Developed by Seeed Studio in conjunction with BeagleBoard.org, this OSHW shines for custom IoT gateway development because it comes pre-equipped with all of the necessary connectivity features: Ethernet, Wi-Fi, and Bluetooth Low Energy (BLE).

Other unique features include two 32-bit programmable real-time units (PRUs) @ 200MHz. Combined with the real-time functionality of Nerves, this makes this dev kit perfect for Industrial Internet of Things (IIoT) applications that require extremely low latency for deterministic control. 

There are also ports for Seeed’s unique Grove sensors, which speeds up integration along with the standard BeagleBoard headers.

Technical Specs:

  • Processor: AM3358 ARM® Cortext®-A8 @ 1 GHz with two 32-bit PRUs @ 200 MHz
  • Memory: 
    • 4GB eMMC, 4KB EEPROM, MicroSD
    • 4Gbit DDR3L @ 533 MHz
  • Low Level IO: SDIO, I2C, SPI, UART, 12-bit ADC, PWM
  • Multimedia: Display - HDMI, LCD; Audio - Codec
  • Inputs: Buttons, Touch screen
  • Connectivity: 10/100 Mbps Ethernet, Wi-Fi, BLE 4.2, USB
  • Power: 12V DC - Barrel Jack
  • BeagleBone Expansion Headers
  • Grove connectors 

6) ESP32-S3-DevKitC-1

Another lower end target is based on Espressif’s ESP32-S3-WROOM modules. They offer price points that are hard to compete with in many cases, and the modules support both Wi-Fi and BLE. The documentation has improved as time goes on, and there is quite a bit of support for ESP32s in Zephyr RTOS. It comes with either a built-in antenna or a u.FL connector for an external one.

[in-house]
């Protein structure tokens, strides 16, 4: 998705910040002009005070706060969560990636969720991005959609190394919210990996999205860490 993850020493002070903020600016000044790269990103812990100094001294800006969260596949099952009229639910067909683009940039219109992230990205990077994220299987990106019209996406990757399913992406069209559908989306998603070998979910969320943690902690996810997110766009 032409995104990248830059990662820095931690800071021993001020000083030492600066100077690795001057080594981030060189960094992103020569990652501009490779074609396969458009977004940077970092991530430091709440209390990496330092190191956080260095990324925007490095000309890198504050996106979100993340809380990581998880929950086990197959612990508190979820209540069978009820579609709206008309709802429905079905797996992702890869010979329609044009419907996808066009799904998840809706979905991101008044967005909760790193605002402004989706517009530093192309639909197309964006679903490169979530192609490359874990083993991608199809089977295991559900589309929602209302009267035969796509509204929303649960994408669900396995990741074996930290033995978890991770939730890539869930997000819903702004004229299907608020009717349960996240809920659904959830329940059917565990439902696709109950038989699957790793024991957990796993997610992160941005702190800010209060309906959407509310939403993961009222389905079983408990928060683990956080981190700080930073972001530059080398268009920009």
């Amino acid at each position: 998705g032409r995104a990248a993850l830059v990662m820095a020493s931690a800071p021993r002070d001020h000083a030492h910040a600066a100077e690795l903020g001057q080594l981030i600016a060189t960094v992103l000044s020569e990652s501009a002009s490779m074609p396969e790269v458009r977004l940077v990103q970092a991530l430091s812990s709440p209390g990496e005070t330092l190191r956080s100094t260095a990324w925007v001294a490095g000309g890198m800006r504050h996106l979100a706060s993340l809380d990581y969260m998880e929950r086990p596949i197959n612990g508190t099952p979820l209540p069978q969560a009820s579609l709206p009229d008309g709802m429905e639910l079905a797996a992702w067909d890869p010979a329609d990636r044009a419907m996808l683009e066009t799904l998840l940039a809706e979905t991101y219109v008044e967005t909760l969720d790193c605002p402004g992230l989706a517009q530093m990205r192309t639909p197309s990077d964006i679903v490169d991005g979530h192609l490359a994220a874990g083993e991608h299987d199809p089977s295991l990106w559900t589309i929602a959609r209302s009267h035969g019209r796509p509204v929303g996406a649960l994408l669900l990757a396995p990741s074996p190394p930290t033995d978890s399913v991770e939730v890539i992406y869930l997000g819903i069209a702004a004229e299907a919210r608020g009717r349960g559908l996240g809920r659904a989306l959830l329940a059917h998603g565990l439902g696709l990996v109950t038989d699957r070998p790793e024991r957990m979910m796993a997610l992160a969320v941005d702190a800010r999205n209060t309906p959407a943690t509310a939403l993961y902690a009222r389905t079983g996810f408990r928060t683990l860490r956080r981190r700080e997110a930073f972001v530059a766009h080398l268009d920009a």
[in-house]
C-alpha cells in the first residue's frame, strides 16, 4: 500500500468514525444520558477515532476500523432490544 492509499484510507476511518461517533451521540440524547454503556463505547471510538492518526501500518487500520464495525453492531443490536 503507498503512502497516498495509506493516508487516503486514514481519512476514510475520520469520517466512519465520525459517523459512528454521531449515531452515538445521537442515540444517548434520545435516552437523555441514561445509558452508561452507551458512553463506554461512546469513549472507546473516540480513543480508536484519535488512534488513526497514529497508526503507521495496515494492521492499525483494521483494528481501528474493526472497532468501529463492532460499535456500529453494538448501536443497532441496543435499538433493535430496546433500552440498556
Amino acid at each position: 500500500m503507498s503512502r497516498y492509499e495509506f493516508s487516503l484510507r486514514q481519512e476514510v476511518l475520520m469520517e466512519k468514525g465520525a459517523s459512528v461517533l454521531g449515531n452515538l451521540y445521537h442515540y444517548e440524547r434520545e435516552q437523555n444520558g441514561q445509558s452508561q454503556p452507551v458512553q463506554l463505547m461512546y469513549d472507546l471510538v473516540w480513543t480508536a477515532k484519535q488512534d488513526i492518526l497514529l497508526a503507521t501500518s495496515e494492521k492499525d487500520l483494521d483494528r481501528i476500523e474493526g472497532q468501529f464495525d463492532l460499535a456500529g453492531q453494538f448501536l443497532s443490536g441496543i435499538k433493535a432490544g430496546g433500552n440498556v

Technical Specs:

  • Processor: ESP32-S3-WROOM with Xtensa® 32-bit LX7 @ 240 MHz
  • Memory: 
    • 128KB ROM, 4MB external SPI flash
    • 2MB PSRAM, 320KB SRAM, 16KB SRAM in RTC
  • Low Level IO: I2C, SPI, UART, ADC (not recommended to use), PWM
  • Multimedia: Audio - I2S
  • Inputs: Buttons
  • Connectivity: Wi-Fi, BLE5, USB OTG, USB-UART bridge
  • Power: MicroUSB, headers

7) BeagleBone Black

Another BeagleBoard product, the Black was one of Nerves’ first targets because it has so many features that are attractive for IoT development. Besides its open source status, we like to use the Black and Black Wireless because they offer great performance. Everything that was said about the BeagleBone Green holds here minus Ethernet + Wi-Fi/BT on a single board. 

Technical Specs:

  • Processor: AM3358 ARM® Cortext®-A8 @ 1 GHz with 2 32-bit PRUs @ 200 MHz
  • Memory: 
    • 4GB eMMC, 4KB EEPROM, MicroSD
    • 4Gbit DDR3L @ 533 MHz
  • Low Level IO: SDIO, I2C, SPI, UART, 12-bit ADC, PWM
  • Multimedia: Display - HDMI, LCD; Audio - Codec
  • Inputs: Buttons, Touch screen
  • Connectivity: 10/100 Mbps Ethernet, Wi-Fi, BLE 4.2, USB
  • Power: 5V DC - MicroUSB, Barrel Jack

8) Raspberry Pi 4 Model B

While the popular Raspberry Pi (RPi) only provides limited schematics and design files, this SBC’s low price, common form factor, and general hackability earns it a place on our list. One great use case is putting an RPi out in a box in the field while developing the product on another dev kit. Just letting it run can gather a lot of valuable info.